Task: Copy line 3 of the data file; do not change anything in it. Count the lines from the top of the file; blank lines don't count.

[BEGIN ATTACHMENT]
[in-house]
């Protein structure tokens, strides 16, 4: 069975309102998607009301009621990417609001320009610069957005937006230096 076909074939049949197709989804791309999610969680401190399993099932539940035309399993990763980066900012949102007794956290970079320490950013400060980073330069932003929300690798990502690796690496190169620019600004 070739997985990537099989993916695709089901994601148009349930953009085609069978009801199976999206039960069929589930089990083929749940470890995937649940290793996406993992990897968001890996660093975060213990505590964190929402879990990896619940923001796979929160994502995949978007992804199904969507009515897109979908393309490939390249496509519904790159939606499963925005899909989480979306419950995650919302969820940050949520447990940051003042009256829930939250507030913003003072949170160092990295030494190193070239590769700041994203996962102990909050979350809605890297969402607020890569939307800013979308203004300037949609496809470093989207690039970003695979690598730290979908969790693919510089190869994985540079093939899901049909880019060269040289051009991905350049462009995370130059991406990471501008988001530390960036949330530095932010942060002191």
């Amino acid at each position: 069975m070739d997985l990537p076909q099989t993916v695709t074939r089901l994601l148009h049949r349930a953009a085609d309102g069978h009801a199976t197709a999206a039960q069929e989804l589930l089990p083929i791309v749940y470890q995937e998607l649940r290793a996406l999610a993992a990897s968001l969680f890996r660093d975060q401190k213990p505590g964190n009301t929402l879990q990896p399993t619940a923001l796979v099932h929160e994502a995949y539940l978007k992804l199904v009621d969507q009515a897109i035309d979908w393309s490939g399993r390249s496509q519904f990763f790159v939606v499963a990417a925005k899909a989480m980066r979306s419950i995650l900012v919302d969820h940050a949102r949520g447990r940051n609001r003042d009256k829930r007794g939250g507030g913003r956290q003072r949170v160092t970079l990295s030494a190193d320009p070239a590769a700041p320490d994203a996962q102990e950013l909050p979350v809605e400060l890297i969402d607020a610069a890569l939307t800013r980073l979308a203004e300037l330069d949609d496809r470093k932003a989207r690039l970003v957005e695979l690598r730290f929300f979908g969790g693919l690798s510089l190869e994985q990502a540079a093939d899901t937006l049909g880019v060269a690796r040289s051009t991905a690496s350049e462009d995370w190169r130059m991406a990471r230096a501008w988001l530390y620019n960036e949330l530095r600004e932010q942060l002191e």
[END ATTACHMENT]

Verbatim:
């Amino acid at each position: 069975m070739d997985l990537p076909q099989t993916v695709t074939r089901l994601l148009h049949r349930a953009a085609d309102g069978h009801a199976t197709a999206a039960q069929e989804l589930l089990p083929i791309v749940y470890q995937e998607l649940r290793a996406l999610a993992a990897s968001l969680f890996r660093d975060q401190k213990p505590g964190n009301t929402l879990q990896p399993t619940a923001l796979v099932h929160e994502a995949y539940l978007k992804l199904v009621d969507q009515a897109i035309d979908w393309s490939g399993r390249s496509q519904f990763f790159v939606v499963a990417a925005k899909a989480m980066r979306s419950i995650l900012v919302d969820h940050a949102r949520g447990r940051n609001r003042d009256k829930r007794g939250g507030g913003r956290q003072r949170v160092t970079l990295s030494a190193d320009p070239a590769a700041p320490d994203a996962q102990e950013l909050p979350v809605e400060l890297i969402d607020a610069a890569l939307t800013r980073l979308a203004e300037l330069d949609d496809r470093k932003a989207r690039l970003v957005e695979l690598r730290f929300f979908g969790g693919l690798s510089l190869e994985q990502a540079a093939d899901t937006l049909g880019v060269a690796r040289s051009t991905a690496s350049e462009d995370w190169r130059m991406a990471r230096a501008w988001l530390y620019n960036e949330l530095r600004e932010q942060l002191e």